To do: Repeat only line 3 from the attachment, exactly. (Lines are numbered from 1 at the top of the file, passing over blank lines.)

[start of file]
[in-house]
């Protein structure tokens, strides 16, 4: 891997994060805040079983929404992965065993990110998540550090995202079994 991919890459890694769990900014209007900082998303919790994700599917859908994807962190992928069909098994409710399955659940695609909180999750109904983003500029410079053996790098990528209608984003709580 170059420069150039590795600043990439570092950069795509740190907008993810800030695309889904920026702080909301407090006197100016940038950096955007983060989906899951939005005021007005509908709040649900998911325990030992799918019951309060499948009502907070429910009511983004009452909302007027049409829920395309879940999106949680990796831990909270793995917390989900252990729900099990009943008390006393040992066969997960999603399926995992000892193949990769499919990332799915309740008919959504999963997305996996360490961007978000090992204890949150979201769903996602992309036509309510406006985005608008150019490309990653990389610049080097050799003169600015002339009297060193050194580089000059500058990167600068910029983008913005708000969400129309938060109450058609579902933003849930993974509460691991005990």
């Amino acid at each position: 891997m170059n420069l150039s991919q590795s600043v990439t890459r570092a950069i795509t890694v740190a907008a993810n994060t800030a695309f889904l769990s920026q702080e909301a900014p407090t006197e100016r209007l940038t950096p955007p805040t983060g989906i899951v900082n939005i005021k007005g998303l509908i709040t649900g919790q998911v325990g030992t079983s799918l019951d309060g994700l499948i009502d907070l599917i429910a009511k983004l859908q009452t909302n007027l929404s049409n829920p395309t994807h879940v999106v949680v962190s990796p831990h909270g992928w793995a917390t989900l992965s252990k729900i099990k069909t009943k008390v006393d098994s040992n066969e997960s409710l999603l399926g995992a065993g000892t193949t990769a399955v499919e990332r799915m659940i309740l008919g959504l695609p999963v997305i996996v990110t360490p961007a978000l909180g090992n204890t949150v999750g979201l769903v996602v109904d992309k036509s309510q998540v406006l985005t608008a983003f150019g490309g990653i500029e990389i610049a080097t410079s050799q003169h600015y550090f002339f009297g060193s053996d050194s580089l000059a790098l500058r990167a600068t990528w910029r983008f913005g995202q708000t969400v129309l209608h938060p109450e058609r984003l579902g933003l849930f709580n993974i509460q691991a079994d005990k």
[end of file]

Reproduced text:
């Amino acid at each position: 891997m170059n420069l150039s991919q590795s600043v990439t890459r570092a950069i795509t890694v740190a907008a993810n994060t800030a695309f889904l769990s920026q702080e909301a900014p407090t006197e100016r209007l940038t950096p955007p805040t983060g989906i899951v900082n939005i005021k007005g998303l509908i709040t649900g919790q998911v325990g030992t079983s799918l019951d309060g994700l499948i009502d907070l599917i429910a009511k983004l859908q009452t909302n007027l929404s049409n829920p395309t994807h879940v999106v949680v962190s990796p831990h909270g992928w793995a917390t989900l992965s252990k729900i099990k069909t009943k008390v006393d098994s040992n066969e997960s409710l999603l399926g995992a065993g000892t193949t990769a399955v499919e990332r799915m659940i309740l008919g959504l695609p999963v997305i996996v990110t360490p961007a978000l909180g090992n204890t949150v999750g979201l769903v996602v109904d992309k036509s309510q998540v406006l985005t608008a983003f150019g490309g990653i500029e990389i610049a080097t410079s050799q003169h600015y550090f002339f009297g060193s053996d050194s580089l000059a790098l500058r990167a600068t990528w910029r983008f913005g995202q708000t969400v129309l209608h938060p109450e058609r984003l579902g933003l849930f709580n993974i509460q691991a079994d005990k």